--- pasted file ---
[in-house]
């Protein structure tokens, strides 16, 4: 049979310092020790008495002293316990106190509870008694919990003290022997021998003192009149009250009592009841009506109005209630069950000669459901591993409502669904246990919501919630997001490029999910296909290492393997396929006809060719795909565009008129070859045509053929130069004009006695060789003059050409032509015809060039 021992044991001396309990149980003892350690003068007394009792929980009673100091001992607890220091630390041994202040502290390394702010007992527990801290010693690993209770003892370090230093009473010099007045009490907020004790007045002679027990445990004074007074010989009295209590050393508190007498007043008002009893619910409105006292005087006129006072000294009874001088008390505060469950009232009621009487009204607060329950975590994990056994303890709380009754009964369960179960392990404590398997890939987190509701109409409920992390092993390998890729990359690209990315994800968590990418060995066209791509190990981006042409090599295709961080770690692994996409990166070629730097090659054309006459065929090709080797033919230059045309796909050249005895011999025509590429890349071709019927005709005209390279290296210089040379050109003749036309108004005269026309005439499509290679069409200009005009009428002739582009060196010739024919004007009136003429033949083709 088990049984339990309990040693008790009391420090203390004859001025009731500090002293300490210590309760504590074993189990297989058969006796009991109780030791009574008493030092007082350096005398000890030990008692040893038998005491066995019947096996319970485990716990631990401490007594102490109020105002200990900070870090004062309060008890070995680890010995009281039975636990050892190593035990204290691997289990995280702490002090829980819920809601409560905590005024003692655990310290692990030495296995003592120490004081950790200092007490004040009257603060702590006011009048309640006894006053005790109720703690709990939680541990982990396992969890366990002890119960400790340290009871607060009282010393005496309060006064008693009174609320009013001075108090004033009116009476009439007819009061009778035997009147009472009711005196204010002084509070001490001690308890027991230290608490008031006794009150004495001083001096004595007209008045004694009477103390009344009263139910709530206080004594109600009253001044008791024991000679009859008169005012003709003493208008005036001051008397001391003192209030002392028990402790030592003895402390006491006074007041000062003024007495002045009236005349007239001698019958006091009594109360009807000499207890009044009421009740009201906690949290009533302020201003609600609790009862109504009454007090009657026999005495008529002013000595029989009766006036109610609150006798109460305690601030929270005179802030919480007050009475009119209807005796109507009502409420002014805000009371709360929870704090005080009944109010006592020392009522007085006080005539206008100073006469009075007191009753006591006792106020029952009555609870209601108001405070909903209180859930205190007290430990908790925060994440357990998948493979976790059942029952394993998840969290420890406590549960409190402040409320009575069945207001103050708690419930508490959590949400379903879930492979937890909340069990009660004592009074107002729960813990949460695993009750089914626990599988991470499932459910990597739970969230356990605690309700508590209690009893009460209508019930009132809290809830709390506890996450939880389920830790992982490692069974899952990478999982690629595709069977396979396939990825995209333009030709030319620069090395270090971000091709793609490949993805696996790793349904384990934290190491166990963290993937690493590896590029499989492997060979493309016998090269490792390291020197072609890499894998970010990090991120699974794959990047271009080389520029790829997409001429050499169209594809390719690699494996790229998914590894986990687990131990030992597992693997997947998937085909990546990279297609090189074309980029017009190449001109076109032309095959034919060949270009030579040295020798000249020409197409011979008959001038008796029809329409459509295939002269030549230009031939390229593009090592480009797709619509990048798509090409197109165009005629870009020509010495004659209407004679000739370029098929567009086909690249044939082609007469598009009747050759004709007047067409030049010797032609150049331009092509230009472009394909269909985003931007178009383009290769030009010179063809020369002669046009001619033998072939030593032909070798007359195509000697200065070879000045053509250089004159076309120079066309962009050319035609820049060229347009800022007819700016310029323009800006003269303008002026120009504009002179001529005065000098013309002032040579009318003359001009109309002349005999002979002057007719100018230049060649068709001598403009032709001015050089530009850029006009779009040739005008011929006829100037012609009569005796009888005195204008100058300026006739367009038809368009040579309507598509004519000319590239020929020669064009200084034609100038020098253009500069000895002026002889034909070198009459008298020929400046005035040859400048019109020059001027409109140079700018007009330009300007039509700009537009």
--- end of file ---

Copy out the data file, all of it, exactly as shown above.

[in-house]
């Protein structure tokens, strides 16, 4: 049979310092020790008495002293316990106190509870008694919990003290022997021998003192009149009250009592009841009506109005209630069950000669459901591993409502669904246990919501919630997001490029999910296909290492393997396929006809060719795909565009008129070859045509053929130069004009006695060789003059050409032509015809060039 021992044991001396309990149980003892350690003068007394009792929980009673100091001992607890220091630390041994202040502290390394702010007992527990801290010693690993209770003892370090230093009473010099007045009490907020004790007045002679027990445990004074007074010989009295209590050393508190007498007043008002009893619910409105006292005087006129006072000294009874001088008390505060469950009232009621009487009204607060329950975590994990056994303890709380009754009964369960179960392990404590398997890939987190509701109409409920992390092993390998890729990359690209990315994800968590990418060995066209791509190990981006042409090599295709961080770690692994996409990166070629730097090659054309006459065929090709080797033919230059045309796909050249005895011999025509590429890349071709019927005709005209390279290296210089040379050109003749036309108004005269026309005439499509290679069409200009005009009428002739582009060196010739024919004007009136003429033949083709 088990049984339990309990040693008790009391420090203390004859001025009731500090002293300490210590309760504590074993189990297989058969006796009991109780030791009574008493030092007082350096005398000890030990008692040893038998005491066995019947096996319970485990716990631990401490007594102490109020105002200990900070870090004062309060008890070995680890010995009281039975636990050892190593035990204290691997289990995280702490002090829980819920809601409560905590005024003692655990310290692990030495296995003592120490004081950790200092007490004040009257603060702590006011009048309640006894006053005790109720703690709990939680541990982990396992969890366990002890119960400790340290009871607060009282010393005496309060006064008693009174609320009013001075108090004033009116009476009439007819009061009778035997009147009472009711005196204010002084509070001490001690308890027991230290608490008031006794009150004495001083001096004595007209008045004694009477103390009344009263139910709530206080004594109600009253001044008791024991000679009859008169005012003709003493208008005036001051008397001391003192209030002392028990402790030592003895402390006491006074007041000062003024007495002045009236005349007239001698019958006091009594109360009807000499207890009044009421009740009201906690949290009533302020201003609600609790009862109504009454007090009657026999005495008529002013000595029989009766006036109610609150006798109460305690601030929270005179802030919480007050009475009119209807005796109507009502409420002014805000009371709360929870704090005080009944109010006592020392009522007085006080005539206008100073006469009075007191009753006591006792106020029952009555609870209601108001405070909903209180859930205190007290430990908790925060994440357990998948493979976790059942029952394993998840969290420890406590549960409190402040409320009575069945207001103050708690419930508490959590949400379903879930492979937890909340069990009660004592009074107002729960813990949460695993009750089914626990599988991470499932459910990597739970969230356990605690309700508590209690009893009460209508019930009132809290809830709390506890996450939880389920830790992982490692069974899952990478999982690629595709069977396979396939990825995209333009030709030319620069090395270090971000091709793609490949993805696996790793349904384990934290190491166990963290993937690493590896590029499989492997060979493309016998090269490792390291020197072609890499894998970010990090991120699974794959990047271009080389520029790829997409001429050499169209594809390719690699494996790229998914590894986990687990131990030992597992693997997947998937085909990546990279297609090189074309980029017009190449001109076109032309095959034919060949270009030579040295020798000249020409197409011979008959001038008796029809329409459509295939002269030549230009031939390229593009090592480009797709619509990048798509090409197109165009005629870009020509010495004659209407004679000739370029098929567009086909690249044939082609007469598009009747050759004709007047067409030049010797032609150049331009092509230009472009394909269909985003931007178009383009290769030009010179063809020369002669046009001619033998072939030593032909070798007359195509000697200065070879000045053509250089004159076309120079066309962009050319035609820049060229347009800022007819700016310029323009800006003269303008002026120009504009002179001529005065000098013309002032040579009318003359001009109309002349005999002979002057007719100018230049060649068709001598403009032709001015050089530009850029006009779009040739005008011929006829100037012609009569005796009888005195204008100058300026006739367009038809368009040579309507598509004519000319590239020929020669064009200084034609100038020098253009500069000895002026002889034909070198009459008298020929400046005035040859400048019109020059001027409109140079700018007009330009300007039509700009537009």